US Fires: NOAA-NASA Satellite Images Show Blazes, Aerosols Across The Country


A satellite has captured images of fires and aerosols spreading across the United States. Large fires across the country have burned over 2.7 million acres of land so far.

The U.S. has been experiencing a particularly harsh 2020 fire season, with the California fires alone burning a record 2 million acres of land.

Apart from the massive California fires, other parts of the country were also experiencing fires. The fires were captured by the NOAA-NASA Suomi NPP satellite on Sept. 7, which offered two different views of how the fires were affecting the country.

The first is a true-color image wherein thick smoke can be seen blanketing a large part of the country, from California to Arkansas. In the image shared by NASA, the red dots signify the ongoing fires.

The second image includes data from the Ozone Mapper and Profiler Suite instrument aboard the Suomi NPP satellite, which shows the aerosols being released from the fires. Much of the aerosols captured by the instrument appears to be coming from the California area, traveling east across the country.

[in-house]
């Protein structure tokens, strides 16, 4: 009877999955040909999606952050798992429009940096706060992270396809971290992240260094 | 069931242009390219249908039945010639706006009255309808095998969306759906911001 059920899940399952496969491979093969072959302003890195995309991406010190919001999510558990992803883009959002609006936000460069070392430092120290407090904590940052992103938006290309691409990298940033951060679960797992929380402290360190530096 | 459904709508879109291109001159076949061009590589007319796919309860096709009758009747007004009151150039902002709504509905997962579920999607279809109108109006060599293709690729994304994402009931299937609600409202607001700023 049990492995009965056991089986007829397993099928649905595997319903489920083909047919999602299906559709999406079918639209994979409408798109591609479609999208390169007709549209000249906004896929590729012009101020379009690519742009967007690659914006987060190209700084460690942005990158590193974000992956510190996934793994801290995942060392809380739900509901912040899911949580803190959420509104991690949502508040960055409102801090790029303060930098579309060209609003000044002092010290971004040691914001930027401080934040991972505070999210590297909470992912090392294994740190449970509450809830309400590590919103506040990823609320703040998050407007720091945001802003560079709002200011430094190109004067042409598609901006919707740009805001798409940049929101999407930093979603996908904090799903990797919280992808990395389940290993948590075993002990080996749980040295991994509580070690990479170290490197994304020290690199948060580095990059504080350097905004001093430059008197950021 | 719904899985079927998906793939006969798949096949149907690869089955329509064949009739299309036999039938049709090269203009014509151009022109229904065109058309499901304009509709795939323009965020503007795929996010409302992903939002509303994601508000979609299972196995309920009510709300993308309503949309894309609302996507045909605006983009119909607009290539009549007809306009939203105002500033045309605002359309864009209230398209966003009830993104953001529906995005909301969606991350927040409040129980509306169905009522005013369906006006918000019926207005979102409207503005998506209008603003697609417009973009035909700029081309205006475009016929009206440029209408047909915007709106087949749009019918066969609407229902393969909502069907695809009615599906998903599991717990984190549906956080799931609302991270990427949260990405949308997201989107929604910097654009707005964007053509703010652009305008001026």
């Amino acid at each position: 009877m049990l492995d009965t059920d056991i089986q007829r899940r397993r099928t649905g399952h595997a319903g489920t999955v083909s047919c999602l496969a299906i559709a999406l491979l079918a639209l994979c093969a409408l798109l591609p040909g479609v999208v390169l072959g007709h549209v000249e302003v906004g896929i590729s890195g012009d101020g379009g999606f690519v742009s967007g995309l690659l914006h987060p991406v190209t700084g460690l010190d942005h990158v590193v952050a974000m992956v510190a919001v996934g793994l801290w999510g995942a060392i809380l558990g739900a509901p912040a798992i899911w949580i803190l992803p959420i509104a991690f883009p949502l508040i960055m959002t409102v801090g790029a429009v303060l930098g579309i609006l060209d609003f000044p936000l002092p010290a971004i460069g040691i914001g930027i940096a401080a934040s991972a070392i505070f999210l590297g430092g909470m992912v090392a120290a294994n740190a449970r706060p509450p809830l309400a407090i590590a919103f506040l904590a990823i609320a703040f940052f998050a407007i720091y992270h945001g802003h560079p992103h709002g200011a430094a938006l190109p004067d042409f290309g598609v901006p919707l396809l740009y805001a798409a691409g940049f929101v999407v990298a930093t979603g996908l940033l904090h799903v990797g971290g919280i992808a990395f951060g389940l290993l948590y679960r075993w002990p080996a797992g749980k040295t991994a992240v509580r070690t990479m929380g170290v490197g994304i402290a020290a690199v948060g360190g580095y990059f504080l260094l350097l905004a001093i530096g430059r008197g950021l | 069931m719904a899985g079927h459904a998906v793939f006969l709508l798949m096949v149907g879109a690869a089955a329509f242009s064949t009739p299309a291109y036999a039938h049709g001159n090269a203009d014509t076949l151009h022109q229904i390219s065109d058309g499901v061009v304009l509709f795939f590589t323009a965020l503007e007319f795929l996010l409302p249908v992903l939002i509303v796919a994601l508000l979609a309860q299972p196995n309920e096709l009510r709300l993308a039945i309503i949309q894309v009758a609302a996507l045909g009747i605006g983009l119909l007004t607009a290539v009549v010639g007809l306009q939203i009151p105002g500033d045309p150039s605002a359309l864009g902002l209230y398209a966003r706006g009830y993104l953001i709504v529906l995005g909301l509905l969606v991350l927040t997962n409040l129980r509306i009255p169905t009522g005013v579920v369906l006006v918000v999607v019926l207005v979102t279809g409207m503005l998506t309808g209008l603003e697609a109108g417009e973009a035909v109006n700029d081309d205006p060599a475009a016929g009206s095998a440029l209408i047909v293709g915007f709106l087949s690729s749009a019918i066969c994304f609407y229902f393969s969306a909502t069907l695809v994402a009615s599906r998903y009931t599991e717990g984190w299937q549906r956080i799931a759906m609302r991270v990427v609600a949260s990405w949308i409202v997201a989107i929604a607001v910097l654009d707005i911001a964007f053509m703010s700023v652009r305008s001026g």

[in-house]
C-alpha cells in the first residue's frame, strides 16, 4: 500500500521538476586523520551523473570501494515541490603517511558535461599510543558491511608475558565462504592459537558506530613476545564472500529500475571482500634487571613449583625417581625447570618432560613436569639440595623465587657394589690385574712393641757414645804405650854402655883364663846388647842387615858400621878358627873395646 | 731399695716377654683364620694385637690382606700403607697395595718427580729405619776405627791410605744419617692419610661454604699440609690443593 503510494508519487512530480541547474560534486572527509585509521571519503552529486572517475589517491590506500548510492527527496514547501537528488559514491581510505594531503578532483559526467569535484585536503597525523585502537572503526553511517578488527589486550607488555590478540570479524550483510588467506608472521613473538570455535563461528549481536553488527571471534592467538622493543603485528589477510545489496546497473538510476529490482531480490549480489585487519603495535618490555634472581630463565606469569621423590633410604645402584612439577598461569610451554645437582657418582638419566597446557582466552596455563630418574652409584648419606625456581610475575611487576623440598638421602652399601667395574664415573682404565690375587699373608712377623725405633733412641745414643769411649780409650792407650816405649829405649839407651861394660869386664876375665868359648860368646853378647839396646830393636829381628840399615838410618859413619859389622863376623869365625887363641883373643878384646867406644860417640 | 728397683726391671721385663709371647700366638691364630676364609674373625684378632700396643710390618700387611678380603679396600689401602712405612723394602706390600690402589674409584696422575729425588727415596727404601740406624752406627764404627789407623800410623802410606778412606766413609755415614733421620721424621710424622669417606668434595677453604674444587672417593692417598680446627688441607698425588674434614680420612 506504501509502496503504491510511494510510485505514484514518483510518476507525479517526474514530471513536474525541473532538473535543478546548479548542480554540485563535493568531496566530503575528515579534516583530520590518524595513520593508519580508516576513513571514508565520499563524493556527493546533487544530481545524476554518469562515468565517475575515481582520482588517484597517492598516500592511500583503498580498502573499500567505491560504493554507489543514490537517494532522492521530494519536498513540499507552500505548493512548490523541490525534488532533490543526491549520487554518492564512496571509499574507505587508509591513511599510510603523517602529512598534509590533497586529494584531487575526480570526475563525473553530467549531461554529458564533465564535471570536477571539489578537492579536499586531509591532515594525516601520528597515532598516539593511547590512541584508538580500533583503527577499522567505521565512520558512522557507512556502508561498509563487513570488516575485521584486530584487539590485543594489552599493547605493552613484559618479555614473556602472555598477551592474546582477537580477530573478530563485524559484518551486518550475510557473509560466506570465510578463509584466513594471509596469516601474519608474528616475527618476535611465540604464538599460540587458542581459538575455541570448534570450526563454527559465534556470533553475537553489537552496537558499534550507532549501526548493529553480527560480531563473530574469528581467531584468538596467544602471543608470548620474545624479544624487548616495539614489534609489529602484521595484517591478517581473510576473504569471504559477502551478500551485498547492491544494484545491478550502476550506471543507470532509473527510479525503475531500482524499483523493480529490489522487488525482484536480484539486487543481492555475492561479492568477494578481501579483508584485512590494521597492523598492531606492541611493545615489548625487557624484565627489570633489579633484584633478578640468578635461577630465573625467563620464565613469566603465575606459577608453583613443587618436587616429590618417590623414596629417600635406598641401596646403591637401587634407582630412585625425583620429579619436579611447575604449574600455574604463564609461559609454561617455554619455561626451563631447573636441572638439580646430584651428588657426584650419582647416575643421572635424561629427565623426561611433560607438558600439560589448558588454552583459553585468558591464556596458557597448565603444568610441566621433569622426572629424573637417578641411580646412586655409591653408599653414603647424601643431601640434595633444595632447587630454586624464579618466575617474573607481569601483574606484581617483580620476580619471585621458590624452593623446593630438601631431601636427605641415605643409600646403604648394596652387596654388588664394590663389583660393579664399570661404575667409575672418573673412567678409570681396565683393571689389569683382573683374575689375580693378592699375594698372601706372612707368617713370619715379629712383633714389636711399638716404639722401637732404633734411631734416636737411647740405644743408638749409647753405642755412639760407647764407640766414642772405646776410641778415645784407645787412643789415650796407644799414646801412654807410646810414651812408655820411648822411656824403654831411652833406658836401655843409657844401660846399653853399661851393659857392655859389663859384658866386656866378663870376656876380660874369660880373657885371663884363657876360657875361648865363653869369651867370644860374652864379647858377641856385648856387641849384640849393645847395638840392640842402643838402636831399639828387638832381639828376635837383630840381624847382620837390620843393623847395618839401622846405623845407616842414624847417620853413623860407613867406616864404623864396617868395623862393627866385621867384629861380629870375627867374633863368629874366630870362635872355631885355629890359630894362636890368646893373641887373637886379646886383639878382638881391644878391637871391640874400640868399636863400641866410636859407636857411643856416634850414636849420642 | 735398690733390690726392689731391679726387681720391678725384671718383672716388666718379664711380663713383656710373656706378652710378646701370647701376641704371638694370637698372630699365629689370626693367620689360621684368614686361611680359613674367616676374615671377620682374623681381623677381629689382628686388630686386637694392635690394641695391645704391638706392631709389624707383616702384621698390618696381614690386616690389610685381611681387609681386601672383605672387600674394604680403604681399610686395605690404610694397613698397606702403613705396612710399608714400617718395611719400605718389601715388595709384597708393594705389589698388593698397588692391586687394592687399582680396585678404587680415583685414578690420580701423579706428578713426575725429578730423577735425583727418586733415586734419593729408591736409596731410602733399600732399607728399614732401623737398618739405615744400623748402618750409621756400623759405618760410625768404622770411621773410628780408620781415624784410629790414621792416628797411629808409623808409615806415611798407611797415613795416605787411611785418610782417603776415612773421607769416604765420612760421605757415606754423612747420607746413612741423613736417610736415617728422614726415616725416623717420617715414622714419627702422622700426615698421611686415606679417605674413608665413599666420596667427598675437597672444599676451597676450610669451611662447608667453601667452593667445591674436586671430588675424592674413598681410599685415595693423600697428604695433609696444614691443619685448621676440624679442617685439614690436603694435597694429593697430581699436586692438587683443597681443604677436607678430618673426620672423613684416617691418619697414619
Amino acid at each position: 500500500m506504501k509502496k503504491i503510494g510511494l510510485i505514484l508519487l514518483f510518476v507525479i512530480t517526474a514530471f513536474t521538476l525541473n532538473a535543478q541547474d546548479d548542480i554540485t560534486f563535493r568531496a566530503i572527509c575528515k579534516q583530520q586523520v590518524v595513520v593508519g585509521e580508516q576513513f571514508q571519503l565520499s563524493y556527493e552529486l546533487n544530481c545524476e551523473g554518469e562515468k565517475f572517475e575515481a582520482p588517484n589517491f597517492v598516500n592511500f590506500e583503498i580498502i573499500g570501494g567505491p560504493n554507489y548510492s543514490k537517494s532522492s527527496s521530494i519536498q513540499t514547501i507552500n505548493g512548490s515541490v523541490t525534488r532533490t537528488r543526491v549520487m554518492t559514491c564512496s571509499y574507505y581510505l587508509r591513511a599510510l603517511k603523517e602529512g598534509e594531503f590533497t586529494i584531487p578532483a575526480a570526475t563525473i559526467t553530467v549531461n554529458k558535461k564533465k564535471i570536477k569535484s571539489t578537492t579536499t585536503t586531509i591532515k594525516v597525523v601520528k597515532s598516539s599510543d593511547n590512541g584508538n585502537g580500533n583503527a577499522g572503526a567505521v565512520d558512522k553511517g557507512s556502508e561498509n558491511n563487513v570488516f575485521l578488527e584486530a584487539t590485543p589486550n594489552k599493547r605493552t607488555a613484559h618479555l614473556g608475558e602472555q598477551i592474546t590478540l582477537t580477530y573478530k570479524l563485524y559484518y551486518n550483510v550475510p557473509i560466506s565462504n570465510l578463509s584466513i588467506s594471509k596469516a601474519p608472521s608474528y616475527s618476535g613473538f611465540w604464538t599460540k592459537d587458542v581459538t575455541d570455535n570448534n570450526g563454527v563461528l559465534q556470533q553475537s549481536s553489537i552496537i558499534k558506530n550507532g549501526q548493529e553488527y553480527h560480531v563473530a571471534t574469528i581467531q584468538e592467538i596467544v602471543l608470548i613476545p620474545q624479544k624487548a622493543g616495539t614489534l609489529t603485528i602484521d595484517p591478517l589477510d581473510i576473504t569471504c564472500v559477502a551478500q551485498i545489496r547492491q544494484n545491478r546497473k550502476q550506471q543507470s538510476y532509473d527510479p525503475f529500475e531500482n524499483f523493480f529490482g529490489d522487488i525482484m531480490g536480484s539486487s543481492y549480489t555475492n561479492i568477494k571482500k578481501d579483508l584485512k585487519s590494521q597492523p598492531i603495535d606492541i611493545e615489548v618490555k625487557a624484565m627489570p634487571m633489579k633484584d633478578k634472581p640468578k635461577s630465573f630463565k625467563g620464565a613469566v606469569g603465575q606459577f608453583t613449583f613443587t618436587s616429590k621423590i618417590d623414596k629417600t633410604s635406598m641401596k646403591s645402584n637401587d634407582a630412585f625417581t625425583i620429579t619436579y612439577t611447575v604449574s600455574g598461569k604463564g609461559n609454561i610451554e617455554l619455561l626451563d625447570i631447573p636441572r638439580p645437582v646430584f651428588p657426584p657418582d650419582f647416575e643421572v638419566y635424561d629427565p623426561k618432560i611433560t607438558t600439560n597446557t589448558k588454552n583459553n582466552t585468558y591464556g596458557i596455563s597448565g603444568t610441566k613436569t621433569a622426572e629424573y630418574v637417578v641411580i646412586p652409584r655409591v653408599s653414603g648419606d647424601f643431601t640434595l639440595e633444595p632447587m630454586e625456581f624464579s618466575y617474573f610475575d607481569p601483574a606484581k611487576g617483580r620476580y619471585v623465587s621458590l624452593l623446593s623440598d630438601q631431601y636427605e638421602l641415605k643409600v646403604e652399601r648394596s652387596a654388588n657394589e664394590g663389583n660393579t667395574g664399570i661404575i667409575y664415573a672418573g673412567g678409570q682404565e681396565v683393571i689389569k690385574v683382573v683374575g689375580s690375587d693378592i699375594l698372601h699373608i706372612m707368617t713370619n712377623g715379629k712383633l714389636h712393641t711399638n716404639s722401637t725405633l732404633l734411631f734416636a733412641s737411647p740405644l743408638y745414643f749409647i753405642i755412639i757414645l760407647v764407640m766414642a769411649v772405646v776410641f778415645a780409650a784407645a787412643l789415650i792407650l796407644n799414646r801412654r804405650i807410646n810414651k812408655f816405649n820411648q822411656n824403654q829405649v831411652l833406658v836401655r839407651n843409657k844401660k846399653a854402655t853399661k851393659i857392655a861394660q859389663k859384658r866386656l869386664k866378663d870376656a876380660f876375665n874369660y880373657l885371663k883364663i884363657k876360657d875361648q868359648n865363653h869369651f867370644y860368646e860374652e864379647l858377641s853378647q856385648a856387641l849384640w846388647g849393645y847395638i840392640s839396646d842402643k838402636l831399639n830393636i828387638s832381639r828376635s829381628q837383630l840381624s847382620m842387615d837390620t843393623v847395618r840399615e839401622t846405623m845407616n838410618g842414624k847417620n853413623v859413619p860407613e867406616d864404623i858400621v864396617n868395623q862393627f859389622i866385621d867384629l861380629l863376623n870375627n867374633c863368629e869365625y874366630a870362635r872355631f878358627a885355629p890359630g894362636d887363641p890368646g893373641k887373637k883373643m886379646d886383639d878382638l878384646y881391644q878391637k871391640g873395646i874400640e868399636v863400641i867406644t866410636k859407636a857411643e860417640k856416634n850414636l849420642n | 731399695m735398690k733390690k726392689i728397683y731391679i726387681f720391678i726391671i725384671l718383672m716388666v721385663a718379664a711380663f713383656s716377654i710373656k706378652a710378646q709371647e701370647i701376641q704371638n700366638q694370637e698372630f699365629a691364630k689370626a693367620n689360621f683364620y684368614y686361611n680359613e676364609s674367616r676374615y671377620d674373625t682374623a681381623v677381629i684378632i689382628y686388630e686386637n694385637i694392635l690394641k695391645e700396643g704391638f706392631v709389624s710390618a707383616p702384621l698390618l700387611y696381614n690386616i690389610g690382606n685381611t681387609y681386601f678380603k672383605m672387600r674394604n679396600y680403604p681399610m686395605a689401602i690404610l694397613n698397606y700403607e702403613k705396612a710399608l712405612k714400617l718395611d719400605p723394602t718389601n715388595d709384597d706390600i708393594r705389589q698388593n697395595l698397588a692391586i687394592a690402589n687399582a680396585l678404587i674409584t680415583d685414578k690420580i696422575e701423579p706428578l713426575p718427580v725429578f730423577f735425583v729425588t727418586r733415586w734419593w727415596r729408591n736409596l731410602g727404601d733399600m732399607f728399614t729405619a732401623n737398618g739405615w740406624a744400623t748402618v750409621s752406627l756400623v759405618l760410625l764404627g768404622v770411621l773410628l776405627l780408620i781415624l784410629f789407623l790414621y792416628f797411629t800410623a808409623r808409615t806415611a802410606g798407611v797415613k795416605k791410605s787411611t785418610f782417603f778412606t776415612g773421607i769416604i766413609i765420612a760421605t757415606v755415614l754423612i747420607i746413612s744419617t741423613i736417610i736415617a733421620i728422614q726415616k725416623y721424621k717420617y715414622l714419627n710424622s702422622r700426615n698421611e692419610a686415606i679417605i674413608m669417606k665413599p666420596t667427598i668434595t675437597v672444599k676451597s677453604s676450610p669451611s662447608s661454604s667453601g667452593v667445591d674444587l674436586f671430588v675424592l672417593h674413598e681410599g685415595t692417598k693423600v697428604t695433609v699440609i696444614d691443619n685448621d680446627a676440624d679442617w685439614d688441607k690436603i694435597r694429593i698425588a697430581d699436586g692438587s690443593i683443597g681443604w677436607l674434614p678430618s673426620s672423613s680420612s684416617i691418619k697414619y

The yellows, oranges and dark reds mark different aerosol concentrations, with the deep reds being the levels that can affect visibility and become potentially dangerous to the health of the population in the area. Unfortunately, the image shows a significant portion of the country within the deep red range.

This year’s fire season has been particularly harsh. Typically, western areas of the United States and Canada experience higher risks for wildfires from August to November and this year’s season began with intensity.

As of Tuesday, the National Interagency Coordination Center (NICC), the body that coordinates wildfire resources across the country, reports that there are 87 large fires across the country.

Of the states reporting large fires, California has the most reports with 23 large fires, followed by Washington with 10 and Montana with nine large fires.

“Extreme conditions in several western states caused significant acreage gains on several large fires,” the National Interagency Fire Center said in its Sept. 8 update. “During this unprecedented time, the safety of the public and all wildland fire responders is always the number one priority for all wildland fire agencies.”


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